The St Emilion Grand Cru Classé that were tasted bling at the Grand Cercle press tasting at Château de la Dauphine back in April were sensational. They stood out along with the wines from Fronsac [more on these shortly]. I’ve already published posts individually on a number of top chateaux in St Emilion in 2022. I’m including these tasting notes again in this post, but I’m majoring on notes and analysis on a further sixteen cru classé and a handful of grand cru tasted with the Grand Cercle. There is usually some degree of variation between properties in any given year. The particular challenges of ’22, in terms of heat spikes and near continuous drought, would also have varied depending on terroir, viticulture and winemaking approaches. That being said, the astonishing thing about the wines tasted at the Grand Cercle was the high consistency. Many of the best wines are weighing in at fourteen to fifteen degrees alcohol [and, yes, it does now seem possible for a wine to achieve balance and weigh in at fifteen degrees] but there is surprising freshness in the wines, delicacy even. And the textures are sublime. So, what were the highlights at the Grand Cercle tasting?
Posts Tagged ‘St Emilion Grand Cru Classé’
The stable of wines that Stephan von Neipperg commands are tip top in 2022. There is an attractive delicacy and freshness here across the board. The wines from St Emilion – Clos de l’Oratoire, Château Canon-La-Gaffelière and the prodigious La Mondotte – are all very impressive. La Mondotte is exceptional. The work horse in the Neipperg line-up is the Castillon, Château d’Aiguilhe, with 90 hectares under vine. This is a fabulous in ’22 – great news for those of us without deep pockets. It will be one of the great values of the vintage. It is also gives a taste of the great many successes the Côtes de Bordeaux have had in 2022 [more on this shortly]. There is also a tiny drop of zippy, saline white made too. Down in Pessac-Léognan, Neipperg’s property Clos Marsalette has made fresh and juicy red wine in 2022 and a forward, full white for early drinking.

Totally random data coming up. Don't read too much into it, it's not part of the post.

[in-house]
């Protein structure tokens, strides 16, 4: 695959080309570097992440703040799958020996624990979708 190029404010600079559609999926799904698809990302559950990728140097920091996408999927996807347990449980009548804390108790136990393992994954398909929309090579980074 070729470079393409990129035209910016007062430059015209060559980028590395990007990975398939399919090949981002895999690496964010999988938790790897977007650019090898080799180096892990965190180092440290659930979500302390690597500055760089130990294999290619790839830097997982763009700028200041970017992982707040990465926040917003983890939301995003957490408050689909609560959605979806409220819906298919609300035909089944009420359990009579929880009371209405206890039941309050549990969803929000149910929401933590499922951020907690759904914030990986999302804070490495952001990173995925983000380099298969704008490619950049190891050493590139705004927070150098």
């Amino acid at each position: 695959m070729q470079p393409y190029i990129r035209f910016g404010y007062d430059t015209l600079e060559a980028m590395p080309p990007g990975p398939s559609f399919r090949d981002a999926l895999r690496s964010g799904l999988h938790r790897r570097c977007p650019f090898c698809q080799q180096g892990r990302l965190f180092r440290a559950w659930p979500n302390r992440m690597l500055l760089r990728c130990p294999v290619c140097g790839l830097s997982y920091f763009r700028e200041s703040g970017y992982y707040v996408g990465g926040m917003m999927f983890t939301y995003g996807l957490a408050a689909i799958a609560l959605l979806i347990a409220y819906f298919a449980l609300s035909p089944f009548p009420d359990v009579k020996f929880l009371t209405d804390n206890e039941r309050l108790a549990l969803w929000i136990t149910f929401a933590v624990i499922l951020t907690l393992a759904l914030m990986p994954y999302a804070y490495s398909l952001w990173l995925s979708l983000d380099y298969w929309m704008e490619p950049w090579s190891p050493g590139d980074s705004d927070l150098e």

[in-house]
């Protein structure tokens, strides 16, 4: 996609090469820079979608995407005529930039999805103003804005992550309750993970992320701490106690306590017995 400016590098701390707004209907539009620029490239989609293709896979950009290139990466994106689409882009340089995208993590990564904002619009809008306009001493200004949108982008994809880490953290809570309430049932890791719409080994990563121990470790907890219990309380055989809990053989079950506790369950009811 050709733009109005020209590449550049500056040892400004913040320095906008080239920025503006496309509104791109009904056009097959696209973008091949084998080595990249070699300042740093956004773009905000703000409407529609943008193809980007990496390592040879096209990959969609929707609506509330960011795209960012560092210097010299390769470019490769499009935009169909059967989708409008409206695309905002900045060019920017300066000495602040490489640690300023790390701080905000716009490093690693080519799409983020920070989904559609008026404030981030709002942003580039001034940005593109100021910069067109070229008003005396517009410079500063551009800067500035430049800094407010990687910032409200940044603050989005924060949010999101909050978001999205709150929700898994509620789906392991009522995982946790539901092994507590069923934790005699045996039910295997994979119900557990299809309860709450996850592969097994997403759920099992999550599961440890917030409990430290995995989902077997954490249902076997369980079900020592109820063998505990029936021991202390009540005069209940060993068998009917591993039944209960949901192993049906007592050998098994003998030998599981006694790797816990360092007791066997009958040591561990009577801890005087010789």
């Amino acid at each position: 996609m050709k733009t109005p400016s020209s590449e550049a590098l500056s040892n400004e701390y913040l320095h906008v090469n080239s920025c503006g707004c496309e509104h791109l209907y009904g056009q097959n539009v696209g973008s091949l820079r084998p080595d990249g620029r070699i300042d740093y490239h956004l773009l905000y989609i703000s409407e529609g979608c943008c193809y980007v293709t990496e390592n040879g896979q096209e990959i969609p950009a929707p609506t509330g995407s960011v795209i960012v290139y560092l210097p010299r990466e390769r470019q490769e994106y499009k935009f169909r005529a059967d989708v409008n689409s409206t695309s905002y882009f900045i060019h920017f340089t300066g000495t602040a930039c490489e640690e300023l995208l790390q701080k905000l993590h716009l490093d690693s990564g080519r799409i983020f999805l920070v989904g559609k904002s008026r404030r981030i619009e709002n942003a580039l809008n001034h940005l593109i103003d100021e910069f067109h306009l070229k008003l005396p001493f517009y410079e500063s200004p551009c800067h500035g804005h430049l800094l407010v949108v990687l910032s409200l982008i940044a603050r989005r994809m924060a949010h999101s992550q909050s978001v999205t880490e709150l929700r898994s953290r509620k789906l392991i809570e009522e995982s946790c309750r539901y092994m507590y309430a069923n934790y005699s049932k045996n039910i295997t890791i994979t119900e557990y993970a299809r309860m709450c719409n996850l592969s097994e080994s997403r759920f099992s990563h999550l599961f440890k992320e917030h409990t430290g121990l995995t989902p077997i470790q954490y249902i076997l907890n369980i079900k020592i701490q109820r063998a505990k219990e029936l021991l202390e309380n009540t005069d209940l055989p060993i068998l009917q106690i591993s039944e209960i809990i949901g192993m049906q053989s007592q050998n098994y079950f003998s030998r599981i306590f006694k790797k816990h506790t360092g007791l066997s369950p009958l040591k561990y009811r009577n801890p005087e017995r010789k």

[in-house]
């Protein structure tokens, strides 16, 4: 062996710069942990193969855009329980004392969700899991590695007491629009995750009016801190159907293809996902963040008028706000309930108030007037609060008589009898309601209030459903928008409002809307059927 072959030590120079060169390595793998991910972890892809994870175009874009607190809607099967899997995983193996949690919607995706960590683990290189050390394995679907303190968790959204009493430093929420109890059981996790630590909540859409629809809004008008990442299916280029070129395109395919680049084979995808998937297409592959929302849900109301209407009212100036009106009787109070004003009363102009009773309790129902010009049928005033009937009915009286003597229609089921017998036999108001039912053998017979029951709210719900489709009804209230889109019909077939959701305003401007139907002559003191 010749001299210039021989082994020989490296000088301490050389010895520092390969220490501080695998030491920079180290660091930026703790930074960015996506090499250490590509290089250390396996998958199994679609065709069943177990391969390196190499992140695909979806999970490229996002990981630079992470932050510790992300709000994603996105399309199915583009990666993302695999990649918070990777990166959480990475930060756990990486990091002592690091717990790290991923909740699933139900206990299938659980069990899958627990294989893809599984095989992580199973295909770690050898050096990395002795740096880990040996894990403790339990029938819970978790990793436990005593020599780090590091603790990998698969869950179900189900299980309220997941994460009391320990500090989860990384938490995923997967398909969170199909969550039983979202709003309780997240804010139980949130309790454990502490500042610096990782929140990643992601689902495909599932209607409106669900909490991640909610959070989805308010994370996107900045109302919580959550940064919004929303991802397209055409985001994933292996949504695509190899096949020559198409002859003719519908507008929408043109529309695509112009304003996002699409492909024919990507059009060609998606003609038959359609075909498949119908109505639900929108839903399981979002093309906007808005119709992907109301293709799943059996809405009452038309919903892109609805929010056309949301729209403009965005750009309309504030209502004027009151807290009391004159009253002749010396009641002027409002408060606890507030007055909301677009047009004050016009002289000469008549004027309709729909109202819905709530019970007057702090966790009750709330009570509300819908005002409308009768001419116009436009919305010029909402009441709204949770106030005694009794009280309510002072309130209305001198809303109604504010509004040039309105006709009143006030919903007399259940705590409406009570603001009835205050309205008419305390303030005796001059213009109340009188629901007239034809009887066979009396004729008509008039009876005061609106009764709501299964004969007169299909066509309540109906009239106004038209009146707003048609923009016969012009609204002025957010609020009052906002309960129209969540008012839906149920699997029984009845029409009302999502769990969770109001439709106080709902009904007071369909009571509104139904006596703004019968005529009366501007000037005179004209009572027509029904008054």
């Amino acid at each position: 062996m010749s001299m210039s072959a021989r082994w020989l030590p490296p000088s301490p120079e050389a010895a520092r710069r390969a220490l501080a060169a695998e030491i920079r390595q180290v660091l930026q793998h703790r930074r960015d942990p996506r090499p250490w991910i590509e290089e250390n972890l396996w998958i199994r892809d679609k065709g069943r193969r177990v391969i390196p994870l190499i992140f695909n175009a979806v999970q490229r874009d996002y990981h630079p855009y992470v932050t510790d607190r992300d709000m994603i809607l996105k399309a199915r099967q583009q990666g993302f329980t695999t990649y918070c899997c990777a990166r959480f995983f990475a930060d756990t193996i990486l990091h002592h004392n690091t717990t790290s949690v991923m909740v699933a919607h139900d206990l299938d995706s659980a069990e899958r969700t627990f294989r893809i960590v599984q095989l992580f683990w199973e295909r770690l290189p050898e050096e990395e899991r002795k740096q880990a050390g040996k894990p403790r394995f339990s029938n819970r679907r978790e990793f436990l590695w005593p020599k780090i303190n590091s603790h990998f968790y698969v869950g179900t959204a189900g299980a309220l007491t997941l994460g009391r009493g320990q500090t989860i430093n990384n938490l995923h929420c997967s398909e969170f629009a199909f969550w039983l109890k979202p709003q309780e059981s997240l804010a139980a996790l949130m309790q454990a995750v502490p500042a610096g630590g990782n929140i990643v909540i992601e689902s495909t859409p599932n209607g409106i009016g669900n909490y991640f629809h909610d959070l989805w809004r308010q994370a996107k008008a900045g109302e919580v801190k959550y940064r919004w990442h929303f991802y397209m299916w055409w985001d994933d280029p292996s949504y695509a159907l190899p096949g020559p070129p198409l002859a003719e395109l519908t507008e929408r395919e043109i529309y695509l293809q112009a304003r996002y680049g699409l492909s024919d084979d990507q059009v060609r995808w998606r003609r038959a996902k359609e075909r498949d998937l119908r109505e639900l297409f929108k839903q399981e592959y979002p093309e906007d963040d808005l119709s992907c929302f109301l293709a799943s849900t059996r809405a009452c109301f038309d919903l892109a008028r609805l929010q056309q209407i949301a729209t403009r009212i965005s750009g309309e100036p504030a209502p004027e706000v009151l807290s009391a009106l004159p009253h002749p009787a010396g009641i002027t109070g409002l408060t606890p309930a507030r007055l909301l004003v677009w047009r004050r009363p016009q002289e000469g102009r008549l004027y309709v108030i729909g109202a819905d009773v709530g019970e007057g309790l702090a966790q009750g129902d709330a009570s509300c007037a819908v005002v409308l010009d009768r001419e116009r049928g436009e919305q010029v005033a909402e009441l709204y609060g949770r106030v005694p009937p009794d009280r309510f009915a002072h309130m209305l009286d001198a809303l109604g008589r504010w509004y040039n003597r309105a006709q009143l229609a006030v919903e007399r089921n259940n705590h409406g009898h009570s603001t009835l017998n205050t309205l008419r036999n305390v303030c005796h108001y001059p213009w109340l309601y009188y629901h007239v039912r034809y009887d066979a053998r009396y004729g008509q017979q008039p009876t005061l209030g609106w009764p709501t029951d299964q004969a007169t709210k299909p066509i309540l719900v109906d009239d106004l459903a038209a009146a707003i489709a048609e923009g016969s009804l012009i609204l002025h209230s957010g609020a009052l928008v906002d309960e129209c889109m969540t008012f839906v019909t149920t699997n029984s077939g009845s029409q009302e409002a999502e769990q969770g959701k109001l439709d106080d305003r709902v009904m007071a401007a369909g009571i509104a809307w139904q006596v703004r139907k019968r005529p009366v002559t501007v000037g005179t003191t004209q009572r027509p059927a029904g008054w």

Be and think otherwise, that’s the Jean-Luc Thunevin motto. A trip to his cellars is always a thrill. The slight, cheeky, prodigiously talented iconoclast always seems to have a playful trick or two up his sleeve and you never feel quite sure what might happen next. In the past we used to cram into his garage cellars in St Emilion to taste the latest vintage – his own wines as well as dozens and dozens he consults for. Now that Château Valandraud has its cellars completed and front-of-house set up, the tastings are a slightly more sanitised affair, but that’s a measure of his success. In fact, this year St Emilion’s ‘Bad Boy’ even hosted the Union des Grands Crus de Bordeaux at Valandraud itself, the property he created and runs with his wife Murielle Andraud, now regularly one of the top Premier Grand Cru Classé in St Emilion. The revolutionary now has the establishment eating from his hands. So, what of the magician’s 2022s? Well, they are quite simply magical.
Château Laroque has produced a wonderful wine in 2022. It shouldn’t come as a surprise. This large, historic property has seriously been on the up since the arrival of David Suire. The ‘22 follows on from a series of impressive vintages here, starting with the ‘18 and followed on by excellent wines in ‘19 and ‘20. Prior to these vintages the wine was distributed exclusively and not sold through the Place de Bordeaux. All that has changed. I’ve been offered Laroque ’22 en primeur by at least half a dozen independent merchants in the UK this week. Buyers have cottoned on to the improvements here. Price-wise, even with a bit of an uplift this year, Laroque remains something of a bargain. I tasted the ’22 in after an afternoon that included tasting Château Figeac, Château Canon-la-Gaffelière and La Mondotte. Laroque held its own. This is a seriously good ’22, perhaps even more impressive at this stage than the remarkable ’18 was during primeurs.